The problem isn’t walled gardens. The problem is walled gardens without doors. Nothing you just mentioned is incompatible with giving the user choice, behind scary warnings, because the user is always free to pay attention to the warnings and keep the restrictions turned on.

            (Edit: missing word, typos)

          3. 10

            The walls are closing in

            Ah yes. Apple are terrorists who hate our freedoms and hate us because we are free! That is why they are waging a War on General-Purpose Computing! Tim Cook holds meetings every day asking his staff how the “destroy all freedom everywhere and ruin everyone’s computers while you’re at it” project is going. And when new employees ask why, he lectures them on how freedom is evil and must be ended.

            Or… this is probably going to end up having a fairly boring explanation to do with security policies and threat models whose prioritization you and Apple don’t agree on. But it gets more upvotes when you spin it the other way, same as how the “War on Christmas” plays well on cable news despite being objectively as real as the “war on general-purpose computing”.

          4. 19

            I actually think the author’s suggestion that “one day they’ll get rid of BSD sockets entirely” is entirely plausible and even defensible from Apple’s POV. Any networking model that is invisible to users and can access their local network segment is actually incredibly risky. Normal end-users don’t know what “multicast” means, and the fact that it could trivially expose the hardware and services running on their local network to a 3rd party application isn’t obvious unless you have way-above-average levels of computer knowledge.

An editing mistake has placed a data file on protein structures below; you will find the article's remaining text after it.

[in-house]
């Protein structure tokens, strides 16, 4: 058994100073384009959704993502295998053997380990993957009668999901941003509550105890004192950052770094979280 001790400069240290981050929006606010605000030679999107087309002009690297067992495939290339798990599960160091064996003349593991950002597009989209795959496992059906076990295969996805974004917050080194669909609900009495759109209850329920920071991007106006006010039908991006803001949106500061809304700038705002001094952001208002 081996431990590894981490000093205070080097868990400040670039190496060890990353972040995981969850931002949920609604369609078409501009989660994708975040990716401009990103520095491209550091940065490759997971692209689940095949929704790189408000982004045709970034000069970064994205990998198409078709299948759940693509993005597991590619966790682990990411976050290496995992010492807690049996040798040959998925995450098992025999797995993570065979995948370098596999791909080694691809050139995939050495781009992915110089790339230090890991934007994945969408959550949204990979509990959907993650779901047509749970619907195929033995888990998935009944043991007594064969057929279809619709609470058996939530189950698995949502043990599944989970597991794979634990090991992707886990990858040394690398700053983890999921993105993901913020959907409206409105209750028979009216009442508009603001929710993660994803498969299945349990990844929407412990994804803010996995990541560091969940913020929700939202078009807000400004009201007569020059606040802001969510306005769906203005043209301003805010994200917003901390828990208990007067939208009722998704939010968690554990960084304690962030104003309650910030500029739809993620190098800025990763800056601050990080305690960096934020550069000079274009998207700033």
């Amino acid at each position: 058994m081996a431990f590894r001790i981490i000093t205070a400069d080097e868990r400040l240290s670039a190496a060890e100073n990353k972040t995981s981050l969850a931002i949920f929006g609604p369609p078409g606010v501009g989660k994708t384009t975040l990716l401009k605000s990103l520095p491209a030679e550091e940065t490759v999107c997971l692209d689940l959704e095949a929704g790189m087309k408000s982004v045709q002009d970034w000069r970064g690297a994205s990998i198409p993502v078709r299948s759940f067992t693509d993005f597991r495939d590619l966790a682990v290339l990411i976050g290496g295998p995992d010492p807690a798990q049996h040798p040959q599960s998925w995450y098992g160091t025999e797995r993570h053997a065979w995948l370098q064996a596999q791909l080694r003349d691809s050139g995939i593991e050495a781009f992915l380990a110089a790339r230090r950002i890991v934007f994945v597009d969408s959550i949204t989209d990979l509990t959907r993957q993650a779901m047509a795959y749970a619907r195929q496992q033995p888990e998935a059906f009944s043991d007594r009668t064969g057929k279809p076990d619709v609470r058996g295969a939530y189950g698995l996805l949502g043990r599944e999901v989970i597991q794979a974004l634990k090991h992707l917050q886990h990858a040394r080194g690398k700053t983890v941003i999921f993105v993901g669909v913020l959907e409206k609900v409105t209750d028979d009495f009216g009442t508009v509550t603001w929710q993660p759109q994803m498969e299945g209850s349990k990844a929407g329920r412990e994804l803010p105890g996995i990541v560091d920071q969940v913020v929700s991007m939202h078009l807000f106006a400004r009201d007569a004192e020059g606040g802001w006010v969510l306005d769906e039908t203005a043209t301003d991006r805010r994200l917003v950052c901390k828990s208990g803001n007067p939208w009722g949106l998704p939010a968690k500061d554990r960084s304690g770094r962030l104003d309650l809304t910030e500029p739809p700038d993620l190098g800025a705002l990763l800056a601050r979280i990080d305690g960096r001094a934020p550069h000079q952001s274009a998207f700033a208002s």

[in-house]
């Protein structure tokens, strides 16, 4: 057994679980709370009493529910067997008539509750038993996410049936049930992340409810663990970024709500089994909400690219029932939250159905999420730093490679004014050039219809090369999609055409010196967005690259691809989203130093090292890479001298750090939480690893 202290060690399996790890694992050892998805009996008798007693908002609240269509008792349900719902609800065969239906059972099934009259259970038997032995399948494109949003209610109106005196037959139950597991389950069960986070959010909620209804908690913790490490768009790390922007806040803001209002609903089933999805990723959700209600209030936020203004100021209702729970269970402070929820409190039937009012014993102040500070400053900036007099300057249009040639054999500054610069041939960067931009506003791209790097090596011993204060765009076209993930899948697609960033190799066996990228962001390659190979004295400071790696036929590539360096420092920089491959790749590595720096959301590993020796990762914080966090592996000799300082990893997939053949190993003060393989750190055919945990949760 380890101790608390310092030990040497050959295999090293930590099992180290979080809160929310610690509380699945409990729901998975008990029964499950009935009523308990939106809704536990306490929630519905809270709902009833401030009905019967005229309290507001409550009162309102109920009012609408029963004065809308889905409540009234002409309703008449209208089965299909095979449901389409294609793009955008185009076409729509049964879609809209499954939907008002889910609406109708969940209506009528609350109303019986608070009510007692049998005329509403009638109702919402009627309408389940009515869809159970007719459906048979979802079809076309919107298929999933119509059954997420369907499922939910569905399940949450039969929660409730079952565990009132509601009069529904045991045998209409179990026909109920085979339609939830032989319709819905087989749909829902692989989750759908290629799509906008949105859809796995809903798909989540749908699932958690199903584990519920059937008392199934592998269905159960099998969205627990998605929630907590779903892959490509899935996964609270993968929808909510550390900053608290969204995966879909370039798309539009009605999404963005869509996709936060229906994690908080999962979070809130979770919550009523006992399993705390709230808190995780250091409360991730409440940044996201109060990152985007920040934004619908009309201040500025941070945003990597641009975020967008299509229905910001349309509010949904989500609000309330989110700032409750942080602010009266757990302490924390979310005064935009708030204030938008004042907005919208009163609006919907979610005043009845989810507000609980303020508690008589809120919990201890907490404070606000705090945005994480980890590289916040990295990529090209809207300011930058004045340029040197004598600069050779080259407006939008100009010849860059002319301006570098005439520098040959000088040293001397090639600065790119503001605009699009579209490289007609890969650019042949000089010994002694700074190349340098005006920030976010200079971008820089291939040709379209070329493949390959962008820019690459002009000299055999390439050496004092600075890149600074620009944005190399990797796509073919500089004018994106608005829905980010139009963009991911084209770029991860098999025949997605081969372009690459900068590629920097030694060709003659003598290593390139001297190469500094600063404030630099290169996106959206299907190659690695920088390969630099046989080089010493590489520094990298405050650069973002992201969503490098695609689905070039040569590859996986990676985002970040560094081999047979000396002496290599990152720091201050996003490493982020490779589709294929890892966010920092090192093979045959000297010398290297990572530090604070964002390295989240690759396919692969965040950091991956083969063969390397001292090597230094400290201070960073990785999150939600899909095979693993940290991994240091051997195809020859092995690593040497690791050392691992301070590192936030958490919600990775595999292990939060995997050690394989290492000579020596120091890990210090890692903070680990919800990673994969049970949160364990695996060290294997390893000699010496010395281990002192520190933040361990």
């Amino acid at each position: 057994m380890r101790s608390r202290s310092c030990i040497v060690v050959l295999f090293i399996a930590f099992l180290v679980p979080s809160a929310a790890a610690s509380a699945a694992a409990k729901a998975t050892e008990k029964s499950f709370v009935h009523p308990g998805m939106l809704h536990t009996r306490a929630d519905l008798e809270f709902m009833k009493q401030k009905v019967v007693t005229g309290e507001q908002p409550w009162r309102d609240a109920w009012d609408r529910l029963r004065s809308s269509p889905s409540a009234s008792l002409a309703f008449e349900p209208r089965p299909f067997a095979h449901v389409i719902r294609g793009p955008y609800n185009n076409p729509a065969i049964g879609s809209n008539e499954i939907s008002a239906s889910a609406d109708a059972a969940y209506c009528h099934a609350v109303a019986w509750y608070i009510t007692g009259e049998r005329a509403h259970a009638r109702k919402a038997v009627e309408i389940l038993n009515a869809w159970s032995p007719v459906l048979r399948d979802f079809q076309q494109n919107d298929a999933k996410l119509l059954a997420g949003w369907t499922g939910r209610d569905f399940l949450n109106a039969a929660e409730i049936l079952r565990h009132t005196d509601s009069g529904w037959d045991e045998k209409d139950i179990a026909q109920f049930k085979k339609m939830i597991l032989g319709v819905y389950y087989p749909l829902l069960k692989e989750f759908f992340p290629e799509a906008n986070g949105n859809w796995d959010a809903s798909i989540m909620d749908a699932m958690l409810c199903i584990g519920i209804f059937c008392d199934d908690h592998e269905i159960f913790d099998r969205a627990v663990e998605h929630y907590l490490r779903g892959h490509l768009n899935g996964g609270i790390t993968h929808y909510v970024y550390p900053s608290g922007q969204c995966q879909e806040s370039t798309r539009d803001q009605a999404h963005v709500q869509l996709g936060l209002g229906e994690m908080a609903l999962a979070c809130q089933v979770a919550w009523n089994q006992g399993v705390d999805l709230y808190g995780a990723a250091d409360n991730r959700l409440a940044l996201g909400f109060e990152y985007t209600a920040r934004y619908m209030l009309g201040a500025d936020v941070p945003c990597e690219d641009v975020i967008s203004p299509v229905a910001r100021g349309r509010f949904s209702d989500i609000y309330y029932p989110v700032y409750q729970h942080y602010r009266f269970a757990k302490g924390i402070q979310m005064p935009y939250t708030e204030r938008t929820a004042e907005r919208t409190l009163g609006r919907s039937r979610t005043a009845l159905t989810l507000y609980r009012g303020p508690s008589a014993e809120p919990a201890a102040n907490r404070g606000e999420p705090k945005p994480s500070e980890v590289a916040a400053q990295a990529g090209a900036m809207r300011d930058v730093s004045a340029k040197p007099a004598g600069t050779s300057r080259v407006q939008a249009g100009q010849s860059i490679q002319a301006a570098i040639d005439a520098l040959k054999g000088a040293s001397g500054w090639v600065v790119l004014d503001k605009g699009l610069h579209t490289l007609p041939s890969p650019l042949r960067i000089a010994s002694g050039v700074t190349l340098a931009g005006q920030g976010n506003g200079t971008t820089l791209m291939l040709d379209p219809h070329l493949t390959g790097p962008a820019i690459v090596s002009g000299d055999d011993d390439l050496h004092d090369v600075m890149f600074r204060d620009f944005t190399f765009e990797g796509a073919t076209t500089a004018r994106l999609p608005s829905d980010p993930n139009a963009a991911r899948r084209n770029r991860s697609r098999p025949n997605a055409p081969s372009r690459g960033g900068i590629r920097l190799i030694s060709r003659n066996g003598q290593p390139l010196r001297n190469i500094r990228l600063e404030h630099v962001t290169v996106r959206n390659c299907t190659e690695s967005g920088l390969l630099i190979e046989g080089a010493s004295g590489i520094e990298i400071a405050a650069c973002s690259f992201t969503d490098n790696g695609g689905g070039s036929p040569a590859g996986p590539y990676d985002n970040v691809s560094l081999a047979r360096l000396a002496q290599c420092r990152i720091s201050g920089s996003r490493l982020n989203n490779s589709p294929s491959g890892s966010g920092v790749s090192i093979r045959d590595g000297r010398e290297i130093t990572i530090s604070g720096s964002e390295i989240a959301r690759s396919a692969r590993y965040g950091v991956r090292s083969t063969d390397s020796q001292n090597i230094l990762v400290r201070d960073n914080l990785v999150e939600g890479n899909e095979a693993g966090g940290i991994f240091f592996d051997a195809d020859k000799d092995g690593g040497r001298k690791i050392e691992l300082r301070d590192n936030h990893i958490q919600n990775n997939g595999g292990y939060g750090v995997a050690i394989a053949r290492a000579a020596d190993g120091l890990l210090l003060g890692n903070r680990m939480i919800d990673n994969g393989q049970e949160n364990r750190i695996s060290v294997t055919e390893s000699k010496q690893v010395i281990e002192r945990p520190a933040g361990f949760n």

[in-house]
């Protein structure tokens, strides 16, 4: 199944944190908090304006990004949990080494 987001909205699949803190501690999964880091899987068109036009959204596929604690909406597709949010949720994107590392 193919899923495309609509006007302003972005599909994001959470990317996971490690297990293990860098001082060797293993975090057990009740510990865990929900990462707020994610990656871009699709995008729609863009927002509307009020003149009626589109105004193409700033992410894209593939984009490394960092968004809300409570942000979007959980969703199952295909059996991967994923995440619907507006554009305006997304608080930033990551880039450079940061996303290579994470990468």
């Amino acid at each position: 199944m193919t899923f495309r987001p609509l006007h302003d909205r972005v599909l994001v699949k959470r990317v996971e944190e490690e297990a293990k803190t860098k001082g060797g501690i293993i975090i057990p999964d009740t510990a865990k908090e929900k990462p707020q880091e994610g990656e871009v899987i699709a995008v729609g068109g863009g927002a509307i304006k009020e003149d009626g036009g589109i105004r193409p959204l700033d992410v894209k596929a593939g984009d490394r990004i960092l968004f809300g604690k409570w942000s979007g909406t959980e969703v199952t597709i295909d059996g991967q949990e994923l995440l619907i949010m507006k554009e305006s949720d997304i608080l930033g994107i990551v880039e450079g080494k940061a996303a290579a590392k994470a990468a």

If you think of an iOS device as a general-purpose computer, this seems arbitrary and obstructionist. If on the other hand you think of the whole hardware + software stack as a nicely integrated, full-featured, but highly restricted application-delivery platform like modern web browsers it doesn’t seem so odd.

            Browsers also don’t allow direct access to TCP sockets, much less multicast. They don’t let you change system-wide network settings or filesystem permissions, and they don’t allow you to install long-lived, privileged background tasks.

            What they do offer is lot of hooks for advertisers + platform owners to tag a device and track it everywhere it goes, no matter how many privacy extensions you install. Apple is making a push to stop at least casual privacy invasions like that being the norm, so I get why they continue to march towards ever more restrictive API limits + sandboxing.

            I don’t like this as a developer. I also choose not to develop iOS (or Android, or Mac/Windows store) applications. That means that nothing I write will have the kind of exponential growth that a popular mobile app can via one-tap app store installs. I’m okay with that, because my living doesn’t depend on having an app that people can install with zero friction. Other people have different needs and considerations, and I respect that too.

            What I don’t think we’re going to have much success with is pushing back against whatever Apple and Google think the right privileges and protections are for app users. They have minimal reason to listen to OSS/Free Software partisans, and only slightly more cause to care what app developers who want to bypass supported platform features for e.g. device discovery want to do.